Puberty blockers have “unknown” and “life-changing consequences” for trans children, and could impact their fertility, the Court of Appeal has heard.

An NHS Trust, which runs the UK’s only gender identity development service for children, began its appeal to challenge a landmark legal ruling over the use of puberty-blocking drugs for children on Wednesday.

The legal challenge has been launched after the High Court ruled in December that children under 16 with gender dysphoria can only consent to the use of hormone-blocking treatments if they are able to understand the "immediate and long-term consequences" of the drugs.

However, judges added it was "highly unlikely" that a child aged 13 or under would be able to consent to the treatment, and that it was "doubtful" that a child of 14 or 15 would understand the consequences.

On the first day of the appeal hearing aiming to overturn the High Court ruling, Fenella Morris QC, for The Tavistock and Portman NHS Foundation Trust, said the legal ruling "reset almost half a century of established law" and caused "serious distress to many young people and their families".

The landmark legal ruling regarding puberty blockers was made after Keira Bell – a 24-year-old woman who began taking puberty blockers when she was 16 before later "detransitioning" – brought a case against the Tavistock and Portman NHS Foundation Trust.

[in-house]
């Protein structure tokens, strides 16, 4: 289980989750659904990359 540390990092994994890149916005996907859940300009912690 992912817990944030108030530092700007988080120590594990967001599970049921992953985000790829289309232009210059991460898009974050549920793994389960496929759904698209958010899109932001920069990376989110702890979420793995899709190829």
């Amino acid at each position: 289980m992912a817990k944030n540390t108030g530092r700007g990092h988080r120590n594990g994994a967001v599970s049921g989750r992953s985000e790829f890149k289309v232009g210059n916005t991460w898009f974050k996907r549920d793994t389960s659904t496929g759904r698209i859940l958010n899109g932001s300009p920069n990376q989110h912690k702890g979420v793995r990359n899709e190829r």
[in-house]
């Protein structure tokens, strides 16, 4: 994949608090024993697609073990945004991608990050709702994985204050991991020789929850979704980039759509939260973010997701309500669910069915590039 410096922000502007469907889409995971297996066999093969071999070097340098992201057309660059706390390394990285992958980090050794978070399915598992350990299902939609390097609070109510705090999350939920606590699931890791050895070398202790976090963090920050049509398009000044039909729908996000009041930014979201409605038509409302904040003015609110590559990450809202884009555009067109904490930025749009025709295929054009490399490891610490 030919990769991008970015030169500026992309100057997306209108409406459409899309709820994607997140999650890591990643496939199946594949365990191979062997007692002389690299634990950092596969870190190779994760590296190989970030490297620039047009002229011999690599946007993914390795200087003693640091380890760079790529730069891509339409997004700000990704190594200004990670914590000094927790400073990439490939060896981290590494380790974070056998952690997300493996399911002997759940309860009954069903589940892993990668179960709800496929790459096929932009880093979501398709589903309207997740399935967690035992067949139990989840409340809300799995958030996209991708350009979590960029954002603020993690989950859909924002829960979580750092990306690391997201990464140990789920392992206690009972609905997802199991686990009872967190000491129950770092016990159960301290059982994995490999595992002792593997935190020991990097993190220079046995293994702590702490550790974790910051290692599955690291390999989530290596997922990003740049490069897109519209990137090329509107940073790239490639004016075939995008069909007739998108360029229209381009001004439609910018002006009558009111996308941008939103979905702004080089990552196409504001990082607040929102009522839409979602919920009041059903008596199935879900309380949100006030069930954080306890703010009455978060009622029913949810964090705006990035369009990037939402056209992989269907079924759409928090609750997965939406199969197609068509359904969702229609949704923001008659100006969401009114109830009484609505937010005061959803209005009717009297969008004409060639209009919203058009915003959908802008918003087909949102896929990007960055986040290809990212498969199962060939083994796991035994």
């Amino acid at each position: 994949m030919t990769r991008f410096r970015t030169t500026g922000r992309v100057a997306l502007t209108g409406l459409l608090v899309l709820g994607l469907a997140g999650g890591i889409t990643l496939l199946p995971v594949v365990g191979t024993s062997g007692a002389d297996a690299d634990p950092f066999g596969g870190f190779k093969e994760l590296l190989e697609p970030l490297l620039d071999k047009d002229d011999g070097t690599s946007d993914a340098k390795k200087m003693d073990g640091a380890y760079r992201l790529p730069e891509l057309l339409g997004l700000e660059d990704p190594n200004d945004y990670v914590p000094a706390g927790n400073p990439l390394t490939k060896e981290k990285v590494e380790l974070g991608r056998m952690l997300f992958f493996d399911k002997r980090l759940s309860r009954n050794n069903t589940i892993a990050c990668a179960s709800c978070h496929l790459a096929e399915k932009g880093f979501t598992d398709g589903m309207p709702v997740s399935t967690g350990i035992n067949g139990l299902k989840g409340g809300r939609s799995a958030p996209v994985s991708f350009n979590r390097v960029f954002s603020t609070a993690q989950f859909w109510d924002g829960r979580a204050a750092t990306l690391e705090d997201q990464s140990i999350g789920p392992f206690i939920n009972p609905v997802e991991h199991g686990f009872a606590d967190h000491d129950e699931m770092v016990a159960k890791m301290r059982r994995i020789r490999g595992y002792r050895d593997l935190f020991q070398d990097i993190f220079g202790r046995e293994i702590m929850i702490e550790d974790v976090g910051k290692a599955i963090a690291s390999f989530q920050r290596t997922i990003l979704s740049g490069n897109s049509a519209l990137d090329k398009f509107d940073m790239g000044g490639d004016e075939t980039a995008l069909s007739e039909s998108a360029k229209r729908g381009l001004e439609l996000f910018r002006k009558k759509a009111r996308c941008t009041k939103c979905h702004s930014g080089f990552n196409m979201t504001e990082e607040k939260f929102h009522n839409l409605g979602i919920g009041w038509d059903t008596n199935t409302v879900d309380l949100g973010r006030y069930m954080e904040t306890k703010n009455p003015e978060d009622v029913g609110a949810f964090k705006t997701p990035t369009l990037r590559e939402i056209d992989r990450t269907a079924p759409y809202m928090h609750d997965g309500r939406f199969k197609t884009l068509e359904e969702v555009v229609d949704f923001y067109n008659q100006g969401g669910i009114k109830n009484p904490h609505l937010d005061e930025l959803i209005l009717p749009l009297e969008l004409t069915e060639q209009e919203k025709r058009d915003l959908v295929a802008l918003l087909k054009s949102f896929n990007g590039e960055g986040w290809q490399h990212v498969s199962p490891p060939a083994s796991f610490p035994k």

A mother of an autistic teenager who is on the waiting list for treatment, only known as Mrs A, supported Ms Bell in their successful legal challenge.

However, the Court of Appeal also heard that puberty blockers are “experimental” drugs that have “unknown consequences”, both physically and psychologically. 

Keira Bell

Jeremy Hyam QC, for Ms Bell and Mrs A, argued that the appeal should fail as it did not find any "material errors" in the original ruling.

He told the Court: “What puberty blockers do is they stop puberty at the appropriate age with unknown consequences. Nobody knows that is the evidence, nobody knows what the consequences of stopping puberty for a child are.”

Mr Hyam also told the Court that “it’s clear that taking puberty blockers is very likely in many cases, at least 80 percent of cases” to lead to a child progressing to taking cross sex hormones. 

He added that the consequences of this are “significant and life-changing” and could result in “a life-time of medication and lifetime of perhaps surgical intervention if that’s chosen”.

“Cross-sex hormones are very likely to be taken. The child must understand what is involved.”

Ms Morris had previously told judges that puberty blockers are said to be "fully reversible" in international guidelines relied upon by the trust.

The barrister also said that children or young people who are considering going on to puberty blockers are told about the effects on their fertility that may be caused by later stages of transition.

Arguing that it is not inevitable that a young person will continue on to cross-sex hormones after puberty blockers, she added: "The question is whether a child is counselled about fertility implications at the next stage and you can see from the material … all of that is explained at the initial stage.

"There is no suggestion anywhere that this is one pathway … there is no shying away from explaining to children and young people what the possibilities are."

The hearing before Lord Chief Justice Lord Burnett (sitting with Sir Geoffrey Vos and Lady Justice King) is expected to last two days, with judgment given at a later date.